Under the patriarchate of Timothy again (778-820) we find the record of the appointment of one David to be metropolitan of China. In the middle of the ninth century we find the metropolitan of China mentioned along with those of India, Persia, llarw, Syria, Arabia, Herat, and Samarkand, as excused on account of the remoteness of their sees from attending the quadrennial synods of the church, but enjoined to send every six years a report of the state of their affairs, and not to neglect the collections for the support of the patriarchate.' There is thus good evidence from the ecclesiastical annals of Western Asia of the existence of the church in China during the eighth and ninth centuries ; and the narrative of the Arab Abu Said, in consistence with this, speaks of Christians as forming one part of a very large foreign population at Khanfu in the year 878.
The institution of a metropolitan for China about the year 720 involves a presumption that Christianity had penetrated to that country some time before. Deguignes thought it had got thither very much earlier, but he seems to have been misled by a theory that some at least of the earlier notices of Buddhism in China alluded to Christianity.'
67. For these extreme ideas there seems to be no evidence, unless we accept the loose statement of Arnobius about the Seres. Cosmas, in the sixth century, was not aware of the existence of any Christians further east than Taprobane, nor in Inner Asia does he speak of any beyond the Huns and the Bactrians, on the banks of the Indus and the Oxus. But that christianity in China was nearly a century older than the date of its first metropolitan bishop is established by more than one Chinese record.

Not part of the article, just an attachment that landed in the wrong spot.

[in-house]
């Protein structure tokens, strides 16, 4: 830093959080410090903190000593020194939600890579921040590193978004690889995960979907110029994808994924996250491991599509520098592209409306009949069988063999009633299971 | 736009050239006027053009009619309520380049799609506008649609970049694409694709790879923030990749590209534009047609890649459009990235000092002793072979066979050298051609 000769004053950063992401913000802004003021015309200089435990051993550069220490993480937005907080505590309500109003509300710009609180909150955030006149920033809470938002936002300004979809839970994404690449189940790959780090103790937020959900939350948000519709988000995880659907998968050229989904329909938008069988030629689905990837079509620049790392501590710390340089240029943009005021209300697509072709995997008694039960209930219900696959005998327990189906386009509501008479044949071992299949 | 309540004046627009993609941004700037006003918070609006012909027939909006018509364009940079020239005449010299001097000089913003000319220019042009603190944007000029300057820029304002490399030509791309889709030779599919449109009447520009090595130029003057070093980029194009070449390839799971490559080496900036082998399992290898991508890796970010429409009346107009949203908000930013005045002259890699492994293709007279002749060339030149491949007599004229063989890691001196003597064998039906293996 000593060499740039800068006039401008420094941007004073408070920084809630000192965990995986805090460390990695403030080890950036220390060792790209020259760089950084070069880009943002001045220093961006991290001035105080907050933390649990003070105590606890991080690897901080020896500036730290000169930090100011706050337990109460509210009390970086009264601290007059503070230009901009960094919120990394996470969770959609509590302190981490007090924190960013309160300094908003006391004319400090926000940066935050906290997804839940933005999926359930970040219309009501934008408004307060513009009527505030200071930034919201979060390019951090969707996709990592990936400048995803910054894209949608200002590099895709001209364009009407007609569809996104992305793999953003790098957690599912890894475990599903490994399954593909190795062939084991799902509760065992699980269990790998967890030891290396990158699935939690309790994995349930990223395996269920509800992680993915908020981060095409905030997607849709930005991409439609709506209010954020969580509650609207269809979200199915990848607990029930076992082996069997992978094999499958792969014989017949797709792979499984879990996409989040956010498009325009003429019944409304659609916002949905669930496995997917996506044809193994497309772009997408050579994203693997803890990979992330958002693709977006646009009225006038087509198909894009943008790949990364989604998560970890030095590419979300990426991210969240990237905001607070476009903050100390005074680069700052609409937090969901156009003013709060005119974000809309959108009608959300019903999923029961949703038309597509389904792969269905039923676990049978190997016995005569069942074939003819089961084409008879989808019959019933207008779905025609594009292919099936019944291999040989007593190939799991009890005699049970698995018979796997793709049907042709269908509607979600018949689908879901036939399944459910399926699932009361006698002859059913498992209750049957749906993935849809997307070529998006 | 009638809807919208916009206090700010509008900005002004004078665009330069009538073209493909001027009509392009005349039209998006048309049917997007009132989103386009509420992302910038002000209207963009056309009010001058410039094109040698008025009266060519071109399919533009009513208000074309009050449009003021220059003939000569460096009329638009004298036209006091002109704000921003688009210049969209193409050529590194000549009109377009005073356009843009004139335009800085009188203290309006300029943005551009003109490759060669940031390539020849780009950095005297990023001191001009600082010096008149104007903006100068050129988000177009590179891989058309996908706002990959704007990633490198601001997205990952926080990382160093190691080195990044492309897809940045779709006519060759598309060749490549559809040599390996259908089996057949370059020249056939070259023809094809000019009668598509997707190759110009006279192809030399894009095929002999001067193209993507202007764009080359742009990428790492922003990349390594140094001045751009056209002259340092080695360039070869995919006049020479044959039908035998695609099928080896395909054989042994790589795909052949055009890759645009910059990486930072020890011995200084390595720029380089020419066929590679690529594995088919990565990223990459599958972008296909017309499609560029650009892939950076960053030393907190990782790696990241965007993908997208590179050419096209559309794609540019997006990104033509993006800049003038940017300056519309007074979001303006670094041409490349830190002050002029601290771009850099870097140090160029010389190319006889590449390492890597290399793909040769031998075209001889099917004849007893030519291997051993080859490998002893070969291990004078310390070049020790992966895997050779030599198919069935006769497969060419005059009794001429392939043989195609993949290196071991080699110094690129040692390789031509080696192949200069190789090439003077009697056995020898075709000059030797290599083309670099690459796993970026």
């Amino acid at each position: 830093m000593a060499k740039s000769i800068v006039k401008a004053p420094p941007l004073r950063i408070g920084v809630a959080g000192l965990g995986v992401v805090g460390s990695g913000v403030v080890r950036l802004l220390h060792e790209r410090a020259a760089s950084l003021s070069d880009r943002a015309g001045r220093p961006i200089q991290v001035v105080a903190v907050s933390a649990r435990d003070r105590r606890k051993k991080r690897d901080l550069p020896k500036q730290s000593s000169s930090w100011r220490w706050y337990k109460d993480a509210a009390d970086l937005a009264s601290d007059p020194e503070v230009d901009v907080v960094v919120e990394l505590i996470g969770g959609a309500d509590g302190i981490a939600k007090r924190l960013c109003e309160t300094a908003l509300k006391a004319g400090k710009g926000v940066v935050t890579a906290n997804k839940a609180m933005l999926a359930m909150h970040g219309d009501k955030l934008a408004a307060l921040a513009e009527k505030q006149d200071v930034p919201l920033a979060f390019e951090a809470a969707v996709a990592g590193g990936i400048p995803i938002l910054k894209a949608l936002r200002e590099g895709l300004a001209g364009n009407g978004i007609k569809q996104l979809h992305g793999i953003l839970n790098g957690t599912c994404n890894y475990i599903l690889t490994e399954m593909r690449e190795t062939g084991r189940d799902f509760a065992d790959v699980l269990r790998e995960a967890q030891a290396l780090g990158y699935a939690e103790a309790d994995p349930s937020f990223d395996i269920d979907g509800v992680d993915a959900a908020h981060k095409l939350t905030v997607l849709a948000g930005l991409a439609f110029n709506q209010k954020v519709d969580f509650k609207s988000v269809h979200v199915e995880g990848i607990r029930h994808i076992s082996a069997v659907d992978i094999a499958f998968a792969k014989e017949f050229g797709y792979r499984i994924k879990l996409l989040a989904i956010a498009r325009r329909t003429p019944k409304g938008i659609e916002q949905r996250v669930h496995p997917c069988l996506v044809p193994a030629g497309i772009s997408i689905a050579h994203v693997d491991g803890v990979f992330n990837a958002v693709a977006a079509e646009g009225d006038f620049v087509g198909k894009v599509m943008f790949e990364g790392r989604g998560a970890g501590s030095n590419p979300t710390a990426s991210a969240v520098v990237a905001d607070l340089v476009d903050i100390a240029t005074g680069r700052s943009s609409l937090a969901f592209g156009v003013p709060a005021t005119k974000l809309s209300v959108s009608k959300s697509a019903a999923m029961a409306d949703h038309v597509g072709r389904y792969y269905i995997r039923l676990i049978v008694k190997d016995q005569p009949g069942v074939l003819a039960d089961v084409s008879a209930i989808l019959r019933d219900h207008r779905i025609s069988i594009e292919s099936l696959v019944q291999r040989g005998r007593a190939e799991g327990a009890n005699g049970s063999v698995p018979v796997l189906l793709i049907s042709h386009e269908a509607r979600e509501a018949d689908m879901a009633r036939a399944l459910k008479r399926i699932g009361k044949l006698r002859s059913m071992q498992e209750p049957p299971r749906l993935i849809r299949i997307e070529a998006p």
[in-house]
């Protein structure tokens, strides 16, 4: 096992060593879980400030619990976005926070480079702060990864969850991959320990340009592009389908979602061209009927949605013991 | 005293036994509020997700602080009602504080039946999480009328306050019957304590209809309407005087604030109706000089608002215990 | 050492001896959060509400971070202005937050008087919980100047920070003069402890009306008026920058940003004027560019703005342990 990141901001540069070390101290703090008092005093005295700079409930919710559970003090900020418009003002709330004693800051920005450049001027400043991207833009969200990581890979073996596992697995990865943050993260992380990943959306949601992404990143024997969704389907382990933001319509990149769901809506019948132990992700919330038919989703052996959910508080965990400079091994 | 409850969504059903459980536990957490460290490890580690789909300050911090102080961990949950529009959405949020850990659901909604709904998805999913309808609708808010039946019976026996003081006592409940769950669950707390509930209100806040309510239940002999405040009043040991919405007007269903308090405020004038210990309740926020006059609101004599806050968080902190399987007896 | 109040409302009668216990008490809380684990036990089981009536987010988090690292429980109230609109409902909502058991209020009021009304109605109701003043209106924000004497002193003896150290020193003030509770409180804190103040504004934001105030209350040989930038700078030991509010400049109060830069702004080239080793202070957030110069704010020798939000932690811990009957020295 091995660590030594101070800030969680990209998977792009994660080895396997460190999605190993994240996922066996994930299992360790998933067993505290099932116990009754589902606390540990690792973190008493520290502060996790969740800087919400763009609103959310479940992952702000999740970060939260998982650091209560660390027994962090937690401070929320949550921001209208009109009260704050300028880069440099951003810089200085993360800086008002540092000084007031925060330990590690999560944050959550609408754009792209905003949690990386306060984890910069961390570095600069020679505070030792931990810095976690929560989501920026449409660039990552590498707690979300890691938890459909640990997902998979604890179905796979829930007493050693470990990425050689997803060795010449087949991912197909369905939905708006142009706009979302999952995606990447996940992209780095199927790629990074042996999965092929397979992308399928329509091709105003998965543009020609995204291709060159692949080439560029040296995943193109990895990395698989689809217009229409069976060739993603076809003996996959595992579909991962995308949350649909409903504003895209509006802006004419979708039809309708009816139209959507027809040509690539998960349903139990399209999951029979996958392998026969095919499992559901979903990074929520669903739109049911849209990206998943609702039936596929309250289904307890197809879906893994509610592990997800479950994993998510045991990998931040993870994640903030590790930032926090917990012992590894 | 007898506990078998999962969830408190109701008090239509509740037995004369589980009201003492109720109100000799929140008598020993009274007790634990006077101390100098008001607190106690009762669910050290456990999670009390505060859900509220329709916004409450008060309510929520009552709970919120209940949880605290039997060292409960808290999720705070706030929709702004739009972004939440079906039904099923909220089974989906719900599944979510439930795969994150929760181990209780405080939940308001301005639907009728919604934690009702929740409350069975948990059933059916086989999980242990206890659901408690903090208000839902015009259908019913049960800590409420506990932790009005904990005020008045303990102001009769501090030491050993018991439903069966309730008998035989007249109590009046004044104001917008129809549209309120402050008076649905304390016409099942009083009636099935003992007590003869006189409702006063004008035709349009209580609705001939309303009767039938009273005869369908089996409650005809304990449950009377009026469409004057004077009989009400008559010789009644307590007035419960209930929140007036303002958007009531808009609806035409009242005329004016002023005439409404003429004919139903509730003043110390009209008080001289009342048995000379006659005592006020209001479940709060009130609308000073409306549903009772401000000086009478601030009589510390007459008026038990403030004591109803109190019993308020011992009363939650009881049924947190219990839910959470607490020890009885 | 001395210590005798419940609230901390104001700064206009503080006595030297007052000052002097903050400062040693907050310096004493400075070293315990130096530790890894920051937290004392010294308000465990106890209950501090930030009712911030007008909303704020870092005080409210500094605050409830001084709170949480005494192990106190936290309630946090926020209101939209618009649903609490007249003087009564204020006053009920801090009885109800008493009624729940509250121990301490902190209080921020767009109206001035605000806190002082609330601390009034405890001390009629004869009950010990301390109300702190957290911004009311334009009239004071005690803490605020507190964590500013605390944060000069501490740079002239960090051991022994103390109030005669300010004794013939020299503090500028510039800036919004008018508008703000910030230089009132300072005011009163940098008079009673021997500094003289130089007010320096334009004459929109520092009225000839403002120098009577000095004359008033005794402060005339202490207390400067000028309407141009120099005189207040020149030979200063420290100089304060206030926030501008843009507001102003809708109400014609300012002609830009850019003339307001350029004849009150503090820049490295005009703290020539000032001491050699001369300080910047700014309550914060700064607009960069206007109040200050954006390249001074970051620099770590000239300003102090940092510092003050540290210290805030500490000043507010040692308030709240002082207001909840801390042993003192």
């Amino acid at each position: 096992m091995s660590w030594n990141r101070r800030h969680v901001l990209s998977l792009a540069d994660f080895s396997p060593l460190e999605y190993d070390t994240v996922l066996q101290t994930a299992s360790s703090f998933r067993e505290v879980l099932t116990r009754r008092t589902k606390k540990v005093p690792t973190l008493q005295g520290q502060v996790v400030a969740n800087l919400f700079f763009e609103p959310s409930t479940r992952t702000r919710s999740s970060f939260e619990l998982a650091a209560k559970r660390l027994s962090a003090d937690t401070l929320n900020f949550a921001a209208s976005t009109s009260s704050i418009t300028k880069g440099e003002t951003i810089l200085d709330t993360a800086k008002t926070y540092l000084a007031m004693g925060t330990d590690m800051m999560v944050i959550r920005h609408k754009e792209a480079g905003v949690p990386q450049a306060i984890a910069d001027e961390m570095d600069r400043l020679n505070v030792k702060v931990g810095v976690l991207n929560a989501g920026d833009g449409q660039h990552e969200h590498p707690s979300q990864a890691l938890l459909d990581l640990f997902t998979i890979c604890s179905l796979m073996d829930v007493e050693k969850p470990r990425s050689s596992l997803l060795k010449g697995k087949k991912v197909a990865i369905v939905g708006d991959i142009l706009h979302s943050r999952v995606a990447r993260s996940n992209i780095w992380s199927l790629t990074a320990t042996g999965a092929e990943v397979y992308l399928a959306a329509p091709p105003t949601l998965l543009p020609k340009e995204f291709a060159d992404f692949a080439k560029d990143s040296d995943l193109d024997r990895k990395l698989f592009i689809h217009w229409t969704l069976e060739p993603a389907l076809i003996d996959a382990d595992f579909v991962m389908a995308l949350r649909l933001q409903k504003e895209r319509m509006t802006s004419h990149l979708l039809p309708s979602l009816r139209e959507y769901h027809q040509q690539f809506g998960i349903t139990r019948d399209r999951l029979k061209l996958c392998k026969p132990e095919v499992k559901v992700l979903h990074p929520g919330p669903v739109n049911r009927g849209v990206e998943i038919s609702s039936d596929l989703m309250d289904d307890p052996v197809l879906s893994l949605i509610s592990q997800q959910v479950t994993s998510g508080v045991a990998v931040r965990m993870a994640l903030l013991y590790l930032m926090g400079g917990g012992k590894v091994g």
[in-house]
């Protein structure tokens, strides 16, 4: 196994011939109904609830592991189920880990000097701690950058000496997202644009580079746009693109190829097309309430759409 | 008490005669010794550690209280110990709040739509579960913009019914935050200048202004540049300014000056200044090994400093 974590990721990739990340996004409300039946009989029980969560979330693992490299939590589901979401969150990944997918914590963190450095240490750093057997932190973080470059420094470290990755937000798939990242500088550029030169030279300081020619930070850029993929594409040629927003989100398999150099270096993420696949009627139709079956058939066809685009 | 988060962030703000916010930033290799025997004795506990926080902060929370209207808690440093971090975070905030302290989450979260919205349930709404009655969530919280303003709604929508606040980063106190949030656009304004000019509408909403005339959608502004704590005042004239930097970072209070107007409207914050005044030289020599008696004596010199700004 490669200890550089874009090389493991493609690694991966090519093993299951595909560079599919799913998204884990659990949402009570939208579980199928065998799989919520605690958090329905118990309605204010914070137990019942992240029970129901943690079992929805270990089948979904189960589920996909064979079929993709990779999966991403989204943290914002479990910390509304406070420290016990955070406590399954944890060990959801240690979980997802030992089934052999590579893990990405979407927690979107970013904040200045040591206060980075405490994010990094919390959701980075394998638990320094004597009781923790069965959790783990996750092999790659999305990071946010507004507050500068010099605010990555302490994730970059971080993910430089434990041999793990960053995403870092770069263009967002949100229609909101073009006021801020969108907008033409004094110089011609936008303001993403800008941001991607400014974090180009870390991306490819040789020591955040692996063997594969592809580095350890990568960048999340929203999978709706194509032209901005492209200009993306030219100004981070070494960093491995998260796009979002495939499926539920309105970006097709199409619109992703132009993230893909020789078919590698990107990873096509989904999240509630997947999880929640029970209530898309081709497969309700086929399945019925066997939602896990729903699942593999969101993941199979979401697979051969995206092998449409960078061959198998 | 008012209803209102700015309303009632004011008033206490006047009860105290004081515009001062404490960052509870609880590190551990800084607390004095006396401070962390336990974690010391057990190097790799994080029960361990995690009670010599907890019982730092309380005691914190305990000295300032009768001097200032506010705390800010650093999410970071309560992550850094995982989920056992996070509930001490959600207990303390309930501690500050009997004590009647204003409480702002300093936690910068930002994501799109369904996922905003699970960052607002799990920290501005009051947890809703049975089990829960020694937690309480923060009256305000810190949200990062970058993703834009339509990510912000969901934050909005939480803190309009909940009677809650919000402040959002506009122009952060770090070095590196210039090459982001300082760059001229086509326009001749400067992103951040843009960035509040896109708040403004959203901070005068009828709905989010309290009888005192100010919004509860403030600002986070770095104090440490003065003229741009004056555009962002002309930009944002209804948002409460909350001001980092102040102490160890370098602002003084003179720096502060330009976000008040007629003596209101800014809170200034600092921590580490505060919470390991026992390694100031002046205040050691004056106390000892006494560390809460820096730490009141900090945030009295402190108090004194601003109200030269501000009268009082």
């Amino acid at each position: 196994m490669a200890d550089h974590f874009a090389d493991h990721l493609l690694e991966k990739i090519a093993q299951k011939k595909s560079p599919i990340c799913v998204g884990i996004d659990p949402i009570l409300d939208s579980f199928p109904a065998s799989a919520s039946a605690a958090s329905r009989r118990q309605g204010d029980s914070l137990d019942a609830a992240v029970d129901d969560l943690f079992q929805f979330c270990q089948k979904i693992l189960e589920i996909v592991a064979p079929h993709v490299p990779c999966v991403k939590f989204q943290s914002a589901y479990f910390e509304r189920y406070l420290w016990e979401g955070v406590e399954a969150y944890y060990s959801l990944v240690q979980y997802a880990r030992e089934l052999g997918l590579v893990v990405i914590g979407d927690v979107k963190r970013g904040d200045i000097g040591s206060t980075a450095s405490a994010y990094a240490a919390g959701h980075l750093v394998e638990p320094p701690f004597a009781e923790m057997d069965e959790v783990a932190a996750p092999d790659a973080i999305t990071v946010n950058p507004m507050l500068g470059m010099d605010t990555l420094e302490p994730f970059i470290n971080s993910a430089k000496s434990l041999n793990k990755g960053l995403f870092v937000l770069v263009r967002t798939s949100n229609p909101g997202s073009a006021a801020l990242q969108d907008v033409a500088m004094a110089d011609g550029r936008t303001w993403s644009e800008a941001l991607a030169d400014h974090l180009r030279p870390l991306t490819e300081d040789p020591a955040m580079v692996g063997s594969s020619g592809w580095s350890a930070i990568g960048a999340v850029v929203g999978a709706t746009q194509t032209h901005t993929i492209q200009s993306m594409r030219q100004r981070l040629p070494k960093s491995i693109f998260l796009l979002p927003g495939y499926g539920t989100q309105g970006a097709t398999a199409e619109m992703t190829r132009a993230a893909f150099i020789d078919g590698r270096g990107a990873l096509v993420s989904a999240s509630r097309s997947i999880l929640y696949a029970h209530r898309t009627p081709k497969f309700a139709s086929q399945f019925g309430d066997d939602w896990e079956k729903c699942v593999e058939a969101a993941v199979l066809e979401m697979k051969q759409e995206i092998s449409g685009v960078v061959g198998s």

The first of these, which would be obscure without the light reflected on it by the second and more important, is an edict issued in 745 by the Emperor Hiwentsung of the Thang, wherein it is
bishopric in 411-415, and Samarkand in 503-520. We shall see that the existence of any bishopric in China before 635 is highly improbable. Assem., p. 439.
2 He refers, without the condemnation which it may be supposed to merit, to a medal representing the Virgin and Child united to a Chinese copper coin of A.D. 556, of which he says a cut is given in the Lettres Edifiantes, xvi. See Deguignes, i, 50.